By the end of the quarter, you’ll have lots of data. It’s a big win if you can enable other teams to use this data -- and an even bigger win if it helps teams maximize value for your customers.Jamil Dewsi, Head of Growth at DarwinAI


I didn’t truly understand the power of process until later in my career. Early on, I’d just hop from one “growth hack” to the next, looking for the silver bullet. I’ve since realized that marketing and sustainable growth don’t work that way. It’s by doing the boring things over and over again that you create a real growth engine.


Fortunately, a solid process is not hard to create -

  1. Create a hypothesis for a test. Eg: our customers spend a lot of time on LinkedIn. By continuously posting content we can generate new leads.
  2. Set some input and output goals. Eg: Input - Spend 30 mins each day posting valuable content to LinkedIn. Output - That’s 10 hours worth of my time, and based on our CAC we should get at least 30 new leads by the end of the month.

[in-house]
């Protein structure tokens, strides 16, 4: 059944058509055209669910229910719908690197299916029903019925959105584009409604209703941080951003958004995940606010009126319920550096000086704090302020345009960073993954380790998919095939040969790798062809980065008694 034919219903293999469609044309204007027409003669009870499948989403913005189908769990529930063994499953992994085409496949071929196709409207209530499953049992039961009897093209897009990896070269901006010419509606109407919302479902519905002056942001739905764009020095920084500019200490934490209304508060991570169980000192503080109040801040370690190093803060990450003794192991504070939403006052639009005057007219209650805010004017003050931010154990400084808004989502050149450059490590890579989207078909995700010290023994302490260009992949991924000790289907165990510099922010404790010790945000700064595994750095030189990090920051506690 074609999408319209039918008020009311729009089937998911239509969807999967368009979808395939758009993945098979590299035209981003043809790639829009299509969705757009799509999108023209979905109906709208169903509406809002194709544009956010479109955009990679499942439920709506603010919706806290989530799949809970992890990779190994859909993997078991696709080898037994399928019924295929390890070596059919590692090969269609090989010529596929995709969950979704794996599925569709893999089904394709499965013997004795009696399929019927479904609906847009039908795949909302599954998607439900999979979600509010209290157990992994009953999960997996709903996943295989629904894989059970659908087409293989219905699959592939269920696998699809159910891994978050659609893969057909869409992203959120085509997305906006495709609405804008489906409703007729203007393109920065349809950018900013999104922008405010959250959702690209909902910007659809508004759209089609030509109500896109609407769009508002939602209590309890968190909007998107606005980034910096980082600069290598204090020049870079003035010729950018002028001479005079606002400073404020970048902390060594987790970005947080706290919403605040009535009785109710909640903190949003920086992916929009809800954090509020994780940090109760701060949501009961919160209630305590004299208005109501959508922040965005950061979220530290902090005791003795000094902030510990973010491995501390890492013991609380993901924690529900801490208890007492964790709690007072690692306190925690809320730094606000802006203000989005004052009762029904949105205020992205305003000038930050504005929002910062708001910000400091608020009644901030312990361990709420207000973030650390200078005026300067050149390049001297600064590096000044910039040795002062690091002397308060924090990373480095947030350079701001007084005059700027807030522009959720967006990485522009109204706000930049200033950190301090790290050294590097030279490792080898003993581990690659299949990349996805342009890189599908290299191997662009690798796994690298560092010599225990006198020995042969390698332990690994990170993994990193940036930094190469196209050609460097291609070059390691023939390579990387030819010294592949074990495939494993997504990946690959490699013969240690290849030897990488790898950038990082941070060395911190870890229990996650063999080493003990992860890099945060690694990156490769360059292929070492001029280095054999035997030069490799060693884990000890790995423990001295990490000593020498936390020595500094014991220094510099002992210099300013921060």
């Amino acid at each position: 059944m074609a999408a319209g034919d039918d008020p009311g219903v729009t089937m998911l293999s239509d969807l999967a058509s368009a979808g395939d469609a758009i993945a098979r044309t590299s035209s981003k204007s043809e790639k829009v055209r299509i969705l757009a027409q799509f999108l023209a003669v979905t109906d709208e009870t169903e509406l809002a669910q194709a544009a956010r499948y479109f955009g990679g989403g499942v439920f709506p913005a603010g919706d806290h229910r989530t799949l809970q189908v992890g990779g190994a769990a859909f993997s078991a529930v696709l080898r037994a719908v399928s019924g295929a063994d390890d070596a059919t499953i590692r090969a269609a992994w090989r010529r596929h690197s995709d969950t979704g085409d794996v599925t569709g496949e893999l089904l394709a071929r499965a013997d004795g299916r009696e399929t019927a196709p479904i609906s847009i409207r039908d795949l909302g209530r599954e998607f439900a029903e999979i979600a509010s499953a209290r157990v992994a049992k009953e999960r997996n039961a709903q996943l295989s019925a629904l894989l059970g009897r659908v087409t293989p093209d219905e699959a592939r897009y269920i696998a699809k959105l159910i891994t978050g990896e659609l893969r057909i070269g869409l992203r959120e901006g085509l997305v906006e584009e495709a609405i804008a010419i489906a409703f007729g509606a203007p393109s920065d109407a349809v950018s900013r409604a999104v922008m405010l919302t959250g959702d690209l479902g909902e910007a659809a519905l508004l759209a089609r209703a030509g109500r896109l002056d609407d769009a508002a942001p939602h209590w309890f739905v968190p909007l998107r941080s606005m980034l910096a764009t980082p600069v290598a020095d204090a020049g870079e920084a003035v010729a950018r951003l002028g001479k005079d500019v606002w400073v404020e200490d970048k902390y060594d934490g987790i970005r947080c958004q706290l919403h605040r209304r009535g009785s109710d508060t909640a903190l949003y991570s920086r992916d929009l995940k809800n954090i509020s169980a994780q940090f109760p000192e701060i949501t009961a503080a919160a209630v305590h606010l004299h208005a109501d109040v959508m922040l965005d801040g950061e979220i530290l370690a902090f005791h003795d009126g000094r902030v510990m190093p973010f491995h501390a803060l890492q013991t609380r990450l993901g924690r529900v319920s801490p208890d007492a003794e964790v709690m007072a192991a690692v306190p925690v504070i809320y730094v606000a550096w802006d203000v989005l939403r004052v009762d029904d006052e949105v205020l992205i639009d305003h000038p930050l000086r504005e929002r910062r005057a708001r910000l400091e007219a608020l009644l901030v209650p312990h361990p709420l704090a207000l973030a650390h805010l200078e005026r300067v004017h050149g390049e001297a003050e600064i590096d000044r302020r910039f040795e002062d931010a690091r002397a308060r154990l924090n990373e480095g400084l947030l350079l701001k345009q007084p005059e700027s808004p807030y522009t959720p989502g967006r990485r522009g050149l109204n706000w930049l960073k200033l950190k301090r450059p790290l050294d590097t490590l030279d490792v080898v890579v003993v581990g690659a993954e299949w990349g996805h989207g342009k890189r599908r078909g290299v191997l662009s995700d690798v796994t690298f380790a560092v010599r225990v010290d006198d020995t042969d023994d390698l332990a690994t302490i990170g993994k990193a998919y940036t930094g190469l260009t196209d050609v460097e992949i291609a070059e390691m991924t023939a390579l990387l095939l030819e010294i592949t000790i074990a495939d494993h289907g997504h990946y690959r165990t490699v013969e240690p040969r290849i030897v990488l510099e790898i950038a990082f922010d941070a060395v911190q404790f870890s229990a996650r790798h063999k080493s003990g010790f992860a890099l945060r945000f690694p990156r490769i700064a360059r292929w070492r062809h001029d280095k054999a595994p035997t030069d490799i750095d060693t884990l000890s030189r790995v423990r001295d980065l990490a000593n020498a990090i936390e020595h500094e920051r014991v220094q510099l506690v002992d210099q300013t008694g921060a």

3. Run the experiment and track results. If you hit your goals, figure out a way to scale it.


Watch this video and download our templates for a deeper understanding of this process.


Get Some Quick Wins

By the 30-60 day period, I’d start addressing any glaring gaps that are low risk and quick wins. This might mean bringing on contractors to set up channels, create missing content, or setup tracking. By the 60 day mark, I’d want to have a pretty firm hypothesis about customer personas, channels, value propositions, and the overall growth model and feedback mechanisms in place. Then it’s time to start placing bets on the things that are bigger or longer term wins!Trevor Fox, Head of Growth at Census